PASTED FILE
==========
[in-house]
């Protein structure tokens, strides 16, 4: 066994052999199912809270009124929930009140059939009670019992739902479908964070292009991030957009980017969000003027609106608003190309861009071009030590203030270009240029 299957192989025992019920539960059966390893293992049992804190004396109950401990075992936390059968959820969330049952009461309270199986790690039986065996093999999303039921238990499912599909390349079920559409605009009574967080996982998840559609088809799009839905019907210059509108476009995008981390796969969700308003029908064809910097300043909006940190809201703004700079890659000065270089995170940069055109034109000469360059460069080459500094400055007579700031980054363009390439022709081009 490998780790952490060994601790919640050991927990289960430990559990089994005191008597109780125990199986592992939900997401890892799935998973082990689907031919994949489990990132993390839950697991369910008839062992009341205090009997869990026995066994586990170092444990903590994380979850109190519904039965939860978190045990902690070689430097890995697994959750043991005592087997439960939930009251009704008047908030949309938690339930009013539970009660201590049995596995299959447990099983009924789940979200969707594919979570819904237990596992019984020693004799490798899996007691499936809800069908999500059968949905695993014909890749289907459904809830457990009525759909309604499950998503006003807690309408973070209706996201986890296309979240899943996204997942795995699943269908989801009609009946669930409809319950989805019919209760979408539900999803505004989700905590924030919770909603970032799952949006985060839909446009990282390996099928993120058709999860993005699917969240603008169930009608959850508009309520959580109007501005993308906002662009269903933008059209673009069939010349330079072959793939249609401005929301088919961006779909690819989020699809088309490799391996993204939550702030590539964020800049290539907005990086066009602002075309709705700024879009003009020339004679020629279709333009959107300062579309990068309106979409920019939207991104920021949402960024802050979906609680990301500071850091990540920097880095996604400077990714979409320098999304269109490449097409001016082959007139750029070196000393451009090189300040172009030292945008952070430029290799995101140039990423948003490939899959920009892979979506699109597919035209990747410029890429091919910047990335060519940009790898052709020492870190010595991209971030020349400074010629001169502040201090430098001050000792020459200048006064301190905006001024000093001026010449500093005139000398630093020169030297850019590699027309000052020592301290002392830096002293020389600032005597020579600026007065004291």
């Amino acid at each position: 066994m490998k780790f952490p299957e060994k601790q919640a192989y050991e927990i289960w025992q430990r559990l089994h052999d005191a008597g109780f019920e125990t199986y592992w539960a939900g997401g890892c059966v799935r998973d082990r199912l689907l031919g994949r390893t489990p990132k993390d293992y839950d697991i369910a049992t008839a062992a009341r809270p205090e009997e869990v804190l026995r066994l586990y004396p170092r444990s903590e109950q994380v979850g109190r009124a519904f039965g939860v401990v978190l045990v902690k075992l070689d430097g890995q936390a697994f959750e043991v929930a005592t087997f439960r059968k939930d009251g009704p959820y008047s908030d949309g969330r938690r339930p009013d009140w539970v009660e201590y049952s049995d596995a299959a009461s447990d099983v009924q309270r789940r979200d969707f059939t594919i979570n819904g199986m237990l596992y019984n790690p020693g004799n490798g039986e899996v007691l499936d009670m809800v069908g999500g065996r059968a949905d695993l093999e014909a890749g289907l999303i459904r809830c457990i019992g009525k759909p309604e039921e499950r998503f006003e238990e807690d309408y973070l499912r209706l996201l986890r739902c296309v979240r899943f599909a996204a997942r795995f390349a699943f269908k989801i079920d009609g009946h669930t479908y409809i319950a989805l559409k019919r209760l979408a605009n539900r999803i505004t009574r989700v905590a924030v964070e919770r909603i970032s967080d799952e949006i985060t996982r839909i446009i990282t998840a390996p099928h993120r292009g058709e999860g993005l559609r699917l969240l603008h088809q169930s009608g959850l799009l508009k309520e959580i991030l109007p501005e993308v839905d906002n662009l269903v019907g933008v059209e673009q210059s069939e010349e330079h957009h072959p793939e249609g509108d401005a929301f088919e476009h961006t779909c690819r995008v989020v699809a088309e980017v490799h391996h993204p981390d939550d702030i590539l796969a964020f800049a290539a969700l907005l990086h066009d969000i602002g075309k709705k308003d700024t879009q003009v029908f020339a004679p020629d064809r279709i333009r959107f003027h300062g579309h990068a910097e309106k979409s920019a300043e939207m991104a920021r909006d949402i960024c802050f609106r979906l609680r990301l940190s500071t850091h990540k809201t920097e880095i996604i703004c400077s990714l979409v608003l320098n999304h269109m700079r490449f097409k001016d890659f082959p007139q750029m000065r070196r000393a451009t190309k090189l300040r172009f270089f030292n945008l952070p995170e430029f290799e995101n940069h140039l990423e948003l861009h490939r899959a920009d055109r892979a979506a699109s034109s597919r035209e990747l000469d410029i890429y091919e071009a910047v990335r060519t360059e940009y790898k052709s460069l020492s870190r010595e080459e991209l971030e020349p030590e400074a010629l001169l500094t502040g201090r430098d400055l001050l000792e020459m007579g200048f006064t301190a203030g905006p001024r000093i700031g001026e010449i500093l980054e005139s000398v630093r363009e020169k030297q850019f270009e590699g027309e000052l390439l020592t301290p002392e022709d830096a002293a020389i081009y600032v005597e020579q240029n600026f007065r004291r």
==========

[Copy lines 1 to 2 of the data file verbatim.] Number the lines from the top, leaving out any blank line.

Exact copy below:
[in-house]
């Protein structure tokens, strides 16, 4: 066994052999199912809270009124929930009140059939009670019992739902479908964070292009991030957009980017969000003027609106608003190309861009071009030590203030270009240029 299957192989025992019920539960059966390893293992049992804190004396109950401990075992936390059968959820969330049952009461309270199986790690039986065996093999999303039921238990499912599909390349079920559409605009009574967080996982998840559609088809799009839905019907210059509108476009995008981390796969969700308003029908064809910097300043909006940190809201703004700079890659000065270089995170940069055109034109000469360059460069080459500094400055007579700031980054363009390439022709081009 490998780790952490060994601790919640050991927990289960430990559990089994005191008597109780125990199986592992939900997401890892799935998973082990689907031919994949489990990132993390839950697991369910008839062992009341205090009997869990026995066994586990170092444990903590994380979850109190519904039965939860978190045990902690070689430097890995697994959750043991005592087997439960939930009251009704008047908030949309938690339930009013539970009660201590049995596995299959447990099983009924789940979200969707594919979570819904237990596992019984020693004799490798899996007691499936809800069908999500059968949905695993014909890749289907459904809830457990009525759909309604499950998503006003807690309408973070209706996201986890296309979240899943996204997942795995699943269908989801009609009946669930409809319950989805019919209760979408539900999803505004989700905590924030919770909603970032799952949006985060839909446009990282390996099928993120058709999860993005699917969240603008169930009608959850508009309520959580109007501005993308906002662009269903933008059209673009069939010349330079072959793939249609401005929301088919961006779909690819989020699809088309490799391996993204939550702030590539964020800049290539907005990086066009602002075309709705700024879009003009020339004679020629279709333009959107300062579309990068309106979409920019939207991104920021949402960024802050979906609680990301500071850091990540920097880095996604400077990714979409320098999304269109490449097409001016082959007139750029070196000393451009090189300040172009030292945008952070430029290799995101140039990423948003490939899959920009892979979506699109597919035209990747410029890429091919910047990335060519940009790898052709020492870190010595991209971030020349400074010629001169502040201090430098001050000792020459200048006064301190905006001024000093001026010449500093005139000398630093020169030297850019590699027309000052020592301290002392830096002293020389600032005597020579600026007065004291």